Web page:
Kenya is known for being a pioneer of financial inclusion with its early adoption of money systems that allows people to transfer cash and conduct money payments using their mobile phones, without a bank account.
Currently a growing number of lenders are using the very same technology to extend credit to the banked and unbaked population, burdening borrowers with astronomic interest rates and leaving regulators struggling to keep up.
The finance ministry has published a draft bill on financial regulation last week. This bill covers digital lenders for the first time. The bill is aimed at ensuring the fair treatment of retail customers by lenders.
“We have a lot of predatory lending out here, which we want to regulate,” Geoffrey Mwau, director general of budget, fiscal and economic affairs at the treasury, told reporters on Thursday.
Kenya is like a ‘test case’ for emerging lending platforms, as it was with mobile cash. Some of the companies involved, including American fintech startups, plans to expand in other frontline markets, which means Kenya’s regulation will be closely monitored.
From having little or no means to credit, most Kenyans can now get loans in minutes.
Several fintech lenders are expanding into other countries in Africa as well as in Latin America and Asia, claiming they want to help billions of people without bank accounts, assets and/or formal employment to be included in the economic ladder.
Tala, a Silicon Valley-backed U.S. fintech firm, claims it has granted over 6 millions amounting to more than US$ 300 million, since it launched in Kenya in 2014. The company is expanding its newer businesses in Tanzania, Mexico and the Philippines and is currently piloting in India.
Tala and other lending firms claim that their technology minimizes the risk of default. They also claim to cooperate in planning for a tighter regulation.
“We believe that credit bubbles and over-indebtedness will be a challenge over the next decade. [Credit Reference] Bureaus and regulation will be a big part of the solution,” said Erin Renzas, a spokeswoman for Branch, another U.S. based fintech firm.
Branch says it is looking to grant 10 million loans worth US$250 million this year in Kenya, Nigeria and Tanzania.
Currently, Kenya’s lending sector allows providers; both banks and others, to circumvent a government cap on interest of four points more the central bank’s standard interest rates, which currently stand at 9.5%.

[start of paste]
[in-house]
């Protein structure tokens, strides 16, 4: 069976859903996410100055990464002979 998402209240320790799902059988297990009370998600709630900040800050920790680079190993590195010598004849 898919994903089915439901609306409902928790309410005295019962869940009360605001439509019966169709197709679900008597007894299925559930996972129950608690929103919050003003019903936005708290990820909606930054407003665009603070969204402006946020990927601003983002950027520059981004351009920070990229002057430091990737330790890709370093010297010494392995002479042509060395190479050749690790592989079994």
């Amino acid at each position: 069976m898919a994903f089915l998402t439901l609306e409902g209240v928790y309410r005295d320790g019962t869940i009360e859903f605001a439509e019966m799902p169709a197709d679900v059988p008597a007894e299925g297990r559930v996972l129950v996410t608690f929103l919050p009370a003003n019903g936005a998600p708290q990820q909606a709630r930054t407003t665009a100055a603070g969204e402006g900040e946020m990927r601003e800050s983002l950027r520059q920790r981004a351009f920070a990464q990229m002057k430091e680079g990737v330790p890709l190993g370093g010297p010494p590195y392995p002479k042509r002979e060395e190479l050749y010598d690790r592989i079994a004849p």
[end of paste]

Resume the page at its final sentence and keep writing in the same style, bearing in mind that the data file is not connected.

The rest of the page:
M-Shwari, Kenya’s first savings and loans product introduced in 2012 by Safaricom and Commercial Bank of Africa (CBA), regardless of duration charges a 7.5% “facilitation fee” on credit.
For a month-long loan, this translates to a 90% annualized interest rate. The shortest period for loan repayment is one week. Safaricom could not be reached for a comment on this matter.
Alternatively Talan and Branch offer different rates depending on the repayment period
Their apps each offer a month’s loan with 15% interest, amounting to 180% interest in a year. Both companies claim rates noticeably drop as people are able to pay back successive loans.
The new draft bill states digital lenders will be registered by a new Financial Markets Conduct Authority and that creditors will be bound by any interest rate caps set by the Authority. However, it remains unclear as to whether digital lenders are subjected to such caps. The current government’s cap on bank interest rates remains under review.
However, according to the members of the parliament, the public has had enough of high interest rates and the draft remains vague on when the cap will be lifted. The finance ministry will create a final version of the bill in the coming weeks before submitting it to the parliament.
Without effective regulation, Kenya’s Fintech lending industry could undermine the gains of mobile payments, which according to a study published in 2016 in the Journal Science, lifted more than 200,000 Kenyans out of poverty.
According to Capital Markets Authority chief executive Peter Muthaura “lessons are being learned from South Africa,” where unbridled bank lending fuelled growth but led to the collapse of African Bank in 2014 and high levels of household debt.